By Doug Shinkle | Vol . 26, No. 47 | December 2018
Did You Know?
- More than 25 million children ride in a school bus every weekday in the U.S.
- School buses are the safest way to transport students.
- Nearly 60 school buses passengers died in crashes, and almost 100 pedestrians under 18 were killed in crashes related to school transportation, between 2007 and 2016.
Several recent tragic, high-profile school bus crashes have raised the profile of the yellow school bus and sparked debate about their safety in statehouses across the country.
Every day, more than 25 million children climb into 485,000 school buses around the country to take them to and from school and related activities, according to the National Association for Pupil Transportation. While school buses are statistically the safest way to transport school children, nearly 60 students who were riding in school buses died in crashes between 2007 and 2016, according to the National Highway Traffic Safety Administration (NHTSA).
School buses are designed to protect riders through compartmentalization, using structural safety features such as high, energy-absorbing seat backs and closely spaced seats so children are kept snug. But those features don’t necessarily protect children the way seat belts would during side-impact crashes or high-speed rollovers, when passengers can be thrown from their seats. Furthermore, students are often most at danger when boarding or exiting a bus, leading to legislative debates grappling with how to reduce incidents of passing school buses illegally.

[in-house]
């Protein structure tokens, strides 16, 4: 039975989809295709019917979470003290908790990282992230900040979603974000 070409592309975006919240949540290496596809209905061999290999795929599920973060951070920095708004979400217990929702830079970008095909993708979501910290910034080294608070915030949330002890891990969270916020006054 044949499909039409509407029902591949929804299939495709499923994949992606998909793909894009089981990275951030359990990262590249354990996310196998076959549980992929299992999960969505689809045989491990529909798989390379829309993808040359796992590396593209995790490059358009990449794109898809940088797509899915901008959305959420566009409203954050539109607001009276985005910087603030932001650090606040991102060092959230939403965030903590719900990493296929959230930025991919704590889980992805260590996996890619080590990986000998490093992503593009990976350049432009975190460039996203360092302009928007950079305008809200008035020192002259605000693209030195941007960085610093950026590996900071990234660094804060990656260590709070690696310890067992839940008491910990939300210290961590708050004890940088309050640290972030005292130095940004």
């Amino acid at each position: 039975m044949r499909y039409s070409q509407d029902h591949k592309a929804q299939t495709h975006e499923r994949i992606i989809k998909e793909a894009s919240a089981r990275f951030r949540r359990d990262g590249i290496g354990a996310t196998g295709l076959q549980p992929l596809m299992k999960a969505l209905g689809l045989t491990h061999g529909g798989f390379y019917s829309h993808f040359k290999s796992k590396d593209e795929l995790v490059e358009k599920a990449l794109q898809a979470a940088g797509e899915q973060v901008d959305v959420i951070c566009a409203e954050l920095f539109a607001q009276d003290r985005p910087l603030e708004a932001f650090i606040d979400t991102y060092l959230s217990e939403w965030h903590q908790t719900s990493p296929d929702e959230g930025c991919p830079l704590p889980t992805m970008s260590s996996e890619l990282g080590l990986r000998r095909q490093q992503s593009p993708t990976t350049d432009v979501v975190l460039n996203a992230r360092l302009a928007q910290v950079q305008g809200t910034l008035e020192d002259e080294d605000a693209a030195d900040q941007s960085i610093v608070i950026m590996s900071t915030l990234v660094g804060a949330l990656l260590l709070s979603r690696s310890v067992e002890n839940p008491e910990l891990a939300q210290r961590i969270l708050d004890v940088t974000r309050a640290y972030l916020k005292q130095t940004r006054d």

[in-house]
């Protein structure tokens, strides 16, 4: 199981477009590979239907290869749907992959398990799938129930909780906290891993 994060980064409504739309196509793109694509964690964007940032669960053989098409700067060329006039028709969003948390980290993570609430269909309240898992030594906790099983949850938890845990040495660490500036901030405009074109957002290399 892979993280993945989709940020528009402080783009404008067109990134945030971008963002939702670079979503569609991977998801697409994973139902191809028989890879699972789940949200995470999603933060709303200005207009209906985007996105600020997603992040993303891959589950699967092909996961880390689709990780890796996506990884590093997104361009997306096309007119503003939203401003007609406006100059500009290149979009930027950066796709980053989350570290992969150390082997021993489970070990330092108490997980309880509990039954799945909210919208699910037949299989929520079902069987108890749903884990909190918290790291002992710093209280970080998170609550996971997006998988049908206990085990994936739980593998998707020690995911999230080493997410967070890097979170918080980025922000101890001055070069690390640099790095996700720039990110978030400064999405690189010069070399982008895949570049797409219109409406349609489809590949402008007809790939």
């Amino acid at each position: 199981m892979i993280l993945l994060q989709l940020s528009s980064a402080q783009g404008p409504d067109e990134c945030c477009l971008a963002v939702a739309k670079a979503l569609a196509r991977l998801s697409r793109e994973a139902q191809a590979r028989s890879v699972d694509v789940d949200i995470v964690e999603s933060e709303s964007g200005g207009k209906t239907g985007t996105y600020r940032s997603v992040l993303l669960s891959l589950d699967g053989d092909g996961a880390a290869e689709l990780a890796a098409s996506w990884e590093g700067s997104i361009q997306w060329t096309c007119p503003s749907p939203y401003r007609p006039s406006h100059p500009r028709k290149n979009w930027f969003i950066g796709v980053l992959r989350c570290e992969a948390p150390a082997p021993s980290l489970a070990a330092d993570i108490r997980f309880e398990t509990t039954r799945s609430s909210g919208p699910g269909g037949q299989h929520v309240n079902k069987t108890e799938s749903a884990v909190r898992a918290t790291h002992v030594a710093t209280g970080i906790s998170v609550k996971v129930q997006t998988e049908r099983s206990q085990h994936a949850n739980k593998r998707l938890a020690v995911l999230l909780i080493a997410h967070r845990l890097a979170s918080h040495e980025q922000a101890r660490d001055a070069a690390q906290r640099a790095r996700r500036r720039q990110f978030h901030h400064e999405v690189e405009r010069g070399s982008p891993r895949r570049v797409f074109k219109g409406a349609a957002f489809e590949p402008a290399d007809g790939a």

Legislatures have recently focused on two safety interventions: requiring seat belts on school buses and using cameras mounted on stop arms to cite drivers who illegally pass a stopped school bus.
School bus seat belts. In May of 2018, a school bus crash took the life of one student and one teacher in Paramus, N.J. In response, New Jersey enacted legislation requiring lap-shoulder seat belts instead of solely lap belts. The new requirement applies to buses manufactured beginning 180 days after the bill signing. New Jersey became the eighth state that in some manner requires seat belts on school buses, joining Arkansas, California, Florida, Louisiana, Nevada, New York and Texas. Arkansas, Louisiana and Texas’ laws, however, are subject to appropriations or approval or denial by local jurisdictions.
The National Transportation Safety Board recommends putting three-point seat belts on all new buses, but some stakeholders question the wisdom of spending an estimated $7,000 to $10,000 per vehicle to add belts to new buses, which already cost between $80,000 and $120,000 each. Retrofitting older buses costs even more. Additionally, there is debate about whether children can quickly unbuckle and evacuate buses if needed during emergencies, such as a fire or being submerged in water.
The New Hampshire legislature created a committee in 2017 to study requiring passengers on school buses to wear seat belts. The committee’s report concluded there was “insufficient data to decide if requiring seat belts to be worn on school buses would result in a net decrease in deaths and injuries.” Similarly, a 2017 Louisiana task force report determined seat belts should not be mandated for school buses; the state does have a seat belt requirement, but it is dependent on appropriations that have not been made.